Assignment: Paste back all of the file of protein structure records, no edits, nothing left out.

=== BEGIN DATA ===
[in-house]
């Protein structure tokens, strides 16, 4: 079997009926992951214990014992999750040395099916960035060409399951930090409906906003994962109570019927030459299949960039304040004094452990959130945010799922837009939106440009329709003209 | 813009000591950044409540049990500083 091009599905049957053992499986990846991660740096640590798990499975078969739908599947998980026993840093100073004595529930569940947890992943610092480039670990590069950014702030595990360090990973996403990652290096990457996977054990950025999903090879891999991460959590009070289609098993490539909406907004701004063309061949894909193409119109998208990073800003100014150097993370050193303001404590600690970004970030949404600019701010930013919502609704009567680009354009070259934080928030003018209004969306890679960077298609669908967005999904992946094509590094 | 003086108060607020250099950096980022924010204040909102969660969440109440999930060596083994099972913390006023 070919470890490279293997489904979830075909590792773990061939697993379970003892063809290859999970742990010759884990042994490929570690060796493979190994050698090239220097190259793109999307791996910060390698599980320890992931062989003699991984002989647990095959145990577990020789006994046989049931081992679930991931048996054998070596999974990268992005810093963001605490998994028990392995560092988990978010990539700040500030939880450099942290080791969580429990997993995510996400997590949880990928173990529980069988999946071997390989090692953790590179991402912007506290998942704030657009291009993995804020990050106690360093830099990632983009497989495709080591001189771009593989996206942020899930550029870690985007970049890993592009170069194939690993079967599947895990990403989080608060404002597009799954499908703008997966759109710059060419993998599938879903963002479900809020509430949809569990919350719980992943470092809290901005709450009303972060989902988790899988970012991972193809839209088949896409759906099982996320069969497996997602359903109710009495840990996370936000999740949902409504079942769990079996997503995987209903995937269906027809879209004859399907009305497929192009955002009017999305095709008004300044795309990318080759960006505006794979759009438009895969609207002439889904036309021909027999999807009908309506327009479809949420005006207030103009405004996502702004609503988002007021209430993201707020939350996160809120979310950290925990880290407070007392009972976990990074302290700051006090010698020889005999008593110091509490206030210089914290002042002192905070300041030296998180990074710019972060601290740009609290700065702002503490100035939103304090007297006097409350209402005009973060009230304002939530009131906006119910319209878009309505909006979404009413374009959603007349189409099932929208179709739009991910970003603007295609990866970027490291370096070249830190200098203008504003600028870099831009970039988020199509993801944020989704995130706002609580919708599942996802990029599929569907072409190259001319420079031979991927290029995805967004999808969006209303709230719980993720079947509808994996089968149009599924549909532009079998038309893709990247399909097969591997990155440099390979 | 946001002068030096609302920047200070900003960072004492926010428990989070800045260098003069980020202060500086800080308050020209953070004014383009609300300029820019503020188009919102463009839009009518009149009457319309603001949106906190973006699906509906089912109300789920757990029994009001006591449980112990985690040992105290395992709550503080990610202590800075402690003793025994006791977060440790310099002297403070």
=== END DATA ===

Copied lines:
[in-house]
């Protein structure tokens, strides 16, 4: 079997009926992951214990014992999750040395099916960035060409399951930090409906906003994962109570019927030459299949960039304040004094452990959130945010799922837009939106440009329709003209 | 813009000591950044409540049990500083 091009599905049957053992499986990846991660740096640590798990499975078969739908599947998980026993840093100073004595529930569940947890992943610092480039670990590069950014702030595990360090990973996403990652290096990457996977054990950025999903090879891999991460959590009070289609098993490539909406907004701004063309061949894909193409119109998208990073800003100014150097993370050193303001404590600690970004970030949404600019701010930013919502609704009567680009354009070259934080928030003018209004969306890679960077298609669908967005999904992946094509590094 | 003086108060607020250099950096980022924010204040909102969660969440109440999930060596083994099972913390006023 070919470890490279293997489904979830075909590792773990061939697993379970003892063809290859999970742990010759884990042994490929570690060796493979190994050698090239220097190259793109999307791996910060390698599980320890992931062989003699991984002989647990095959145990577990020789006994046989049931081992679930991931048996054998070596999974990268992005810093963001605490998994028990392995560092988990978010990539700040500030939880450099942290080791969580429990997993995510996400997590949880990928173990529980069988999946071997390989090692953790590179991402912007506290998942704030657009291009993995804020990050106690360093830099990632983009497989495709080591001189771009593989996206942020899930550029870690985007970049890993592009170069194939690993079967599947895990990403989080608060404002597009799954499908703008997966759109710059060419993998599938879903963002479900809020509430949809569990919350719980992943470092809290901005709450009303972060989902988790899988970012991972193809839209088949896409759906099982996320069969497996997602359903109710009495840990996370936000999740949902409504079942769990079996997503995987209903995937269906027809879209004859399907009305497929192009955002009017999305095709008004300044795309990318080759960006505006794979759009438009895969609207002439889904036309021909027999999807009908309506327009479809949420005006207030103009405004996502702004609503988002007021209430993201707020939350996160809120979310950290925990880290407070007392009972976990990074302290700051006090010698020889005999008593110091509490206030210089914290002042002192905070300041030296998180990074710019972060601290740009609290700065702002503490100035939103304090007297006097409350209402005009973060009230304002939530009131906006119910319209878009309505909006979404009413374009959603007349189409099932929208179709739009991910970003603007295609990866970027490291370096070249830190200098203008504003600028870099831009970039988020199509993801944020989704995130706002609580919708599942996802990029599929569907072409190259001319420079031979991927290029995805967004999808969006209303709230719980993720079947509808994996089968149009599924549909532009079998038309893709990247399909097969591997990155440099390979 | 946001002068030096609302920047200070900003960072004492926010428990989070800045260098003069980020202060500086800080308050020209953070004014383009609300300029820019503020188009919102463009839009009518009149009457319309603001949106906190973006699906509906089912109300789920757990029994009001006591449980112990985690040992105290395992709550503080990610202590800075402690003793025994006791977060440790310099002297403070």